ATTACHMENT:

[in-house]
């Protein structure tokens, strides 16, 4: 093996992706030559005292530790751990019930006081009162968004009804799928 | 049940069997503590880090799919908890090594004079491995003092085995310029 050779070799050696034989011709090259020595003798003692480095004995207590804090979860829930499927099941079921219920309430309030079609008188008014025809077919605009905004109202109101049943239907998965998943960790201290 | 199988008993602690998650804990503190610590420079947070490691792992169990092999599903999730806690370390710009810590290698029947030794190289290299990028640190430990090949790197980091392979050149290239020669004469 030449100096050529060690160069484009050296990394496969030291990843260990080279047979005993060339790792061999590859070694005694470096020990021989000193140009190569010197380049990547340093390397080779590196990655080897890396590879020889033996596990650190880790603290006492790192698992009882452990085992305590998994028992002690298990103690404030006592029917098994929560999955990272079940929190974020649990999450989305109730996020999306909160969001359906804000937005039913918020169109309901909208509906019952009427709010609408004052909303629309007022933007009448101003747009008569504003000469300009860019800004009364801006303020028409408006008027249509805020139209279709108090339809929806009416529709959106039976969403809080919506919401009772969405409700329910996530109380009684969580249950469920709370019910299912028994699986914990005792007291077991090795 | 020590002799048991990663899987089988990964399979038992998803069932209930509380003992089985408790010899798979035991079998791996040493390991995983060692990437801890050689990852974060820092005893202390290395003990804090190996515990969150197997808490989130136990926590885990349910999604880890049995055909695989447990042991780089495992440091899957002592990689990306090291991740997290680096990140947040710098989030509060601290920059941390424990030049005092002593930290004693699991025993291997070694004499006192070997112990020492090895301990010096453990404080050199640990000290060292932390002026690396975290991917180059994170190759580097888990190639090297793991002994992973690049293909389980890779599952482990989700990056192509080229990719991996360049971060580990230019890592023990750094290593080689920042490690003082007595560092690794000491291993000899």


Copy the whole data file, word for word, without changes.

[in-house]
């Protein structure tokens, strides 16, 4: 093996992706030559005292530790751990019930006081009162968004009804799928 | 049940069997503590880090799919908890090594004079491995003092085995310029 050779070799050696034989011709090259020595003798003692480095004995207590804090979860829930499927099941079921219920309430309030079609008188008014025809077919605009905004109202109101049943239907998965998943960790201290 | 199988008993602690998650804990503190610590420079947070490691792992169990092999599903999730806690370390710009810590290698029947030794190289290299990028640190430990090949790197980091392979050149290239020669004469 030449100096050529060690160069484009050296990394496969030291990843260990080279047979005993060339790792061999590859070694005694470096020990021989000193140009190569010197380049990547340093390397080779590196990655080897890396590879020889033996596990650190880790603290006492790192698992009882452990085992305590998994028992002690298990103690404030006592029917098994929560999955990272079940929190974020649990999450989305109730996020999306909160969001359906804000937005039913918020169109309901909208509906019952009427709010609408004052909303629309007022933007009448101003747009008569504003000469300009860019800004009364801006303020028409408006008027249509805020139209279709108090339809929806009416529709959106039976969403809080919506919401009772969405409700329910996530109380009684969580249950469920709370019910299912028994699986914990005792007291077991090795 | 020590002799048991990663899987089988990964399979038992998803069932209930509380003992089985408790010899798979035991079998791996040493390991995983060692990437801890050689990852974060820092005893202390290395003990804090190996515990969150197997808490989130136990926590885990349910999604880890049995055909695989447990042991780089495992440091899957002592990689990306090291991740997290680096990140947040710098989030509060601290920059941390424990030049005092002593930290004693699991025993291997070694004499006192070997112990020492090895301990010096453990404080050199640990000290060292932390002026690396975290991917180059994170190759580097888990190639090297793991002994992973690049293909389980890779599952482990989700990056192509080229990719991996360049971060580990230019890592023990750094290593080689920042490690003082007595560092690794000491291993000899």